BOSTON (Reuters) - The stock market’s long-suffering short sellers finally have something to smile about.
Investors who make a living betting that stock prices will fall are in a position to profit handsomely as the U.S. equity market sinks, with its biggest weekly plunge in more than two years last week and continuing to decline so far this week.
After lean years in which short-biased funds tracked by eVestment have posted double-digit losses every year since 2008, some were able to post among the investment industry’s best returns in September and may well have done even better in the first two weeks of October.
“Short-selling is the worst way to make money but recently I’ve had a change of heart and I think there are enough valuation obscenities to create an opportunity,” said prominent bear William Fleckenstein, who shuttered his short-only fund in 2009, but continues to invest money through another portfolio. “It felt like putting on an old, comfortable leather jacket.”
The short funds - who borrow shares and then sell them in hope of buying them back at a lower price - are hopeful that the bull market that has lasted more than 2,000 days, and has not experienced a 10 percent correction in three years, may be coming to an end.
And that’s potentially bad news for names that shorts have had in their crosshairs for ages - the likes of electric car company Tesla Motors Inc (TSLA.O) or online video company Netflix (NFLX.O) - stocks some investors see as overvalued.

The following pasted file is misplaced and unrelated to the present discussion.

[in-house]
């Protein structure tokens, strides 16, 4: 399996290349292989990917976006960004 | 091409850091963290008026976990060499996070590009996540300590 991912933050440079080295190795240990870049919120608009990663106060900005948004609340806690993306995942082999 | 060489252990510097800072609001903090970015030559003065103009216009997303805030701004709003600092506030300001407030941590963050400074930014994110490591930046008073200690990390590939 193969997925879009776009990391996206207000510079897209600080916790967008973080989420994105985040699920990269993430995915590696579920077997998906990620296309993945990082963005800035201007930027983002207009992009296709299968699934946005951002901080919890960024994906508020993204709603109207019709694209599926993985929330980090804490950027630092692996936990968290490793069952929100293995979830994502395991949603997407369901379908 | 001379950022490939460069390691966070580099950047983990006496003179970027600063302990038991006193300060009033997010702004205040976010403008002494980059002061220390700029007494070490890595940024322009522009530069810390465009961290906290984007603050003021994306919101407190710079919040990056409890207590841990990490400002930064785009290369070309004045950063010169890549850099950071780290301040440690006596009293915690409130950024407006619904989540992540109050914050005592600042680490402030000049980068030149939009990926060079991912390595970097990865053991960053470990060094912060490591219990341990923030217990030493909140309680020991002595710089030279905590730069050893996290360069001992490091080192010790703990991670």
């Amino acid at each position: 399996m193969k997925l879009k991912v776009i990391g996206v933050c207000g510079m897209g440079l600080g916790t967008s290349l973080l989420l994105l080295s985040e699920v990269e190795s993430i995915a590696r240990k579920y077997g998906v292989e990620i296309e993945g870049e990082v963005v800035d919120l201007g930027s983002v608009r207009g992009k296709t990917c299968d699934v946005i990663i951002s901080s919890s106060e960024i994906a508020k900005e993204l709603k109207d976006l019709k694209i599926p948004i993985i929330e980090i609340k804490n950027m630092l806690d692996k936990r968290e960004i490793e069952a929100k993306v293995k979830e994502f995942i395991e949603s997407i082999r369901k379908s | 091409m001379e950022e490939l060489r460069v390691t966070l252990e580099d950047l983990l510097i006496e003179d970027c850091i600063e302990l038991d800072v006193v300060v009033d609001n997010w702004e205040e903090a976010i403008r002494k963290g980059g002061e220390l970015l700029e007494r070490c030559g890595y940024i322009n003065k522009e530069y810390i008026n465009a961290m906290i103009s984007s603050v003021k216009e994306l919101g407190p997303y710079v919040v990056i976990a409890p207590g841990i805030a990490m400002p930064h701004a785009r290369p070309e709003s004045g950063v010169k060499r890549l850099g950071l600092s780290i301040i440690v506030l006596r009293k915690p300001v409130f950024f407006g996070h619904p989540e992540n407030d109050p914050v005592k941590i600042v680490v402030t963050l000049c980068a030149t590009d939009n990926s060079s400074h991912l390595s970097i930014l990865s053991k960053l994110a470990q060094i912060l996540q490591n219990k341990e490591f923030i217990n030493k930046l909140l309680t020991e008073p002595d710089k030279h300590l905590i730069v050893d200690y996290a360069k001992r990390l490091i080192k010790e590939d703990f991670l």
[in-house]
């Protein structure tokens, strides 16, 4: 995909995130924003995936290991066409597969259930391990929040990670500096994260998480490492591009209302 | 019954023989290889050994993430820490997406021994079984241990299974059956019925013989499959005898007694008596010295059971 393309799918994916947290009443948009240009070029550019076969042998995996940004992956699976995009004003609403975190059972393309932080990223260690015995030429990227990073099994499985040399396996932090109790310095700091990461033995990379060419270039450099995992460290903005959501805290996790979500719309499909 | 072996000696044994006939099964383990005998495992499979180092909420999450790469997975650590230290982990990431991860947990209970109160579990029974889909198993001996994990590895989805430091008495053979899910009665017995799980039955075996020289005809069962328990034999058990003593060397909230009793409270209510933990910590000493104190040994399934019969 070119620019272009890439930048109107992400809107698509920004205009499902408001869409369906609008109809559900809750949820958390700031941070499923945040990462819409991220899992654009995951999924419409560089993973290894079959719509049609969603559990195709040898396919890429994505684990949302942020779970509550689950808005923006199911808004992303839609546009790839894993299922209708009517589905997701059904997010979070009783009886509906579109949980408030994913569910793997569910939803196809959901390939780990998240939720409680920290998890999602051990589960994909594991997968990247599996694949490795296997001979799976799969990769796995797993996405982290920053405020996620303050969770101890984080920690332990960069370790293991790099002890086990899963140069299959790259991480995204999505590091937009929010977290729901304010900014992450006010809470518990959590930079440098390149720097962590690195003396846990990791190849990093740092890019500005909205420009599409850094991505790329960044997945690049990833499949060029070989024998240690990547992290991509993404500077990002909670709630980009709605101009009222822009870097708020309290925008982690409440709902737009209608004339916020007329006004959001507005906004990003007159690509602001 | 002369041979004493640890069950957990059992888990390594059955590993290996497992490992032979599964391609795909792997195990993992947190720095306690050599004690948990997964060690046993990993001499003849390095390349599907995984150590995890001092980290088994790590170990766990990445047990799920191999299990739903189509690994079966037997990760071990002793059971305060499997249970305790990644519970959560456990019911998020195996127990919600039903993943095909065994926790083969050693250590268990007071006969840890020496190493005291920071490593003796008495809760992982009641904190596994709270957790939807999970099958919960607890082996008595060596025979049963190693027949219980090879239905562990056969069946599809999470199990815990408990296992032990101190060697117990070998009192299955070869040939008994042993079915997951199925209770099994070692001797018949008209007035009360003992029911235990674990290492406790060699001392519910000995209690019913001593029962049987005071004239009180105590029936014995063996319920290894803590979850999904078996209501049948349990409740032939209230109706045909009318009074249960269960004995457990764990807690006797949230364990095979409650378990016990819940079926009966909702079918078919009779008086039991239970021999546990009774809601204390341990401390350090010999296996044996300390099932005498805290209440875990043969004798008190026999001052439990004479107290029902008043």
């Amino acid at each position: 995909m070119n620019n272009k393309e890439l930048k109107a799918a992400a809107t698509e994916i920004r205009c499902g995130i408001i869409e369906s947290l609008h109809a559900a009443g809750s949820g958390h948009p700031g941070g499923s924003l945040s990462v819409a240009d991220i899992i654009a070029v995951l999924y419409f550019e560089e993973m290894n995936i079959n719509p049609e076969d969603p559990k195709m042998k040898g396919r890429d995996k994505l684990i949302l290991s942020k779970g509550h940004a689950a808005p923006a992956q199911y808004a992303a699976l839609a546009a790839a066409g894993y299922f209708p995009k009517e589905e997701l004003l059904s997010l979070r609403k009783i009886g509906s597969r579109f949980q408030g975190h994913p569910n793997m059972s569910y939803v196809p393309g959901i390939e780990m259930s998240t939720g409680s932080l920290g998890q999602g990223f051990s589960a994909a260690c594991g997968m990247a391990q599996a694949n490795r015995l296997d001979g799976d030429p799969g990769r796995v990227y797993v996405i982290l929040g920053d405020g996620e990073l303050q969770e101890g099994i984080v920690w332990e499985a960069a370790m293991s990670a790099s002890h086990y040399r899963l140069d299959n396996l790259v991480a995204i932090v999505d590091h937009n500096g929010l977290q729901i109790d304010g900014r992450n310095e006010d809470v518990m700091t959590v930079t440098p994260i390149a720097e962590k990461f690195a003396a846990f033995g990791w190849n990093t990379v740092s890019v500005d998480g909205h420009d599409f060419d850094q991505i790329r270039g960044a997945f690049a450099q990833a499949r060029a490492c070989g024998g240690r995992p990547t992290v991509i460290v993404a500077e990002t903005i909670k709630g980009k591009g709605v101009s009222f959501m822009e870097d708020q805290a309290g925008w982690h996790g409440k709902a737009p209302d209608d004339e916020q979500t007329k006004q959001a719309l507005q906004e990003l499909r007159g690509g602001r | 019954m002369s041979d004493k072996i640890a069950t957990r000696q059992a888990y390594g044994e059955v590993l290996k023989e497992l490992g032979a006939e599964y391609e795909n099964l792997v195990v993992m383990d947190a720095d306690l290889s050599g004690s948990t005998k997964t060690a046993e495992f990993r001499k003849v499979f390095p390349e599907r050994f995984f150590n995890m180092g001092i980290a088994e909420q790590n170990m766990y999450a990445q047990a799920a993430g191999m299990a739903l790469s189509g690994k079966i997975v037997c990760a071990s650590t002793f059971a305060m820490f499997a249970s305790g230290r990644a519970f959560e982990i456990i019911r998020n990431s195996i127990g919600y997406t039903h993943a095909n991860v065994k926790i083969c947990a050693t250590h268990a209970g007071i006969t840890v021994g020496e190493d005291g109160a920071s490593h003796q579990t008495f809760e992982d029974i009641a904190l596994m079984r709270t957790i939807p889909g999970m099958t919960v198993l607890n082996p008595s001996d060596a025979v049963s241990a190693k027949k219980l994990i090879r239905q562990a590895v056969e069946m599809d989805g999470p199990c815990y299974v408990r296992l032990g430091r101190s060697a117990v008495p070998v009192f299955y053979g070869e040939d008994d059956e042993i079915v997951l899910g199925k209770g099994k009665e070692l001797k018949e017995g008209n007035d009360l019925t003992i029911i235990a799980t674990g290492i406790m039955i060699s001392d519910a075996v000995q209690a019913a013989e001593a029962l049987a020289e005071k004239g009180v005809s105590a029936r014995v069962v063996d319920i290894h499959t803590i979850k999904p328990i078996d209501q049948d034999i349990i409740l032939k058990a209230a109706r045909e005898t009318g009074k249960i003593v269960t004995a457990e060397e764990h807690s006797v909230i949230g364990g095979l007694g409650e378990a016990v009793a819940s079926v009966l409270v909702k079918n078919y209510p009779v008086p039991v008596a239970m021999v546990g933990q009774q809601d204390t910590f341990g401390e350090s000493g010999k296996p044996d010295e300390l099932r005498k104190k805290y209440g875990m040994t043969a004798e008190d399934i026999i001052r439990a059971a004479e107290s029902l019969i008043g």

Equity markets now look vulnerable, thanks to the winding back of U.S. Federal Reserve easy money policies, concerns about weak global economic growth, a plunge in the oil price, and fears about the spread of the Ebola virus.
Fleckenstein, who along with other notable short sellers, such as Jim Chanos, Doug Kass, and David Tice, built a reputation for successfully betting against companies that crumbled, said he put on aggressive short positions recently for the first time in five years.
Kerrisdale Capital’s Sahm Adrangi, who presented his long-researched short bet against Globalstar Inc (GSAT.A) last week and sent the satellite communications company’s stock price tumbling 42 percent, said it was easier to get others in the market to listen to short selling ideas when the whole market was sliding.
“When short sellers play a more activist role there are times when markets just shrug it off but then there are times like now when people pay more attention,” he said.
He has also shorted Tesla, which has fallen 17 percent in the last month, and personal camera maker GoPro (GPRO.O) which has tumbled 20 percent in the past five days.
Short-biased mutual funds tracked by Lipper climbed 7.13 percent in September while hedge funds that focus exclusively on selling stocks short inched up 1 percent last month, Hedge Fund Research data show. Some hedge funds fared more poorly than mutual funds because the hedge funds were not fully invested, analysts said.
Most other funds, be they stock mutual funds or hedge funds, were knocked lower in the last few weeks as the Standard & Poor’s 500 index has plunged about 7 percent in less than a month.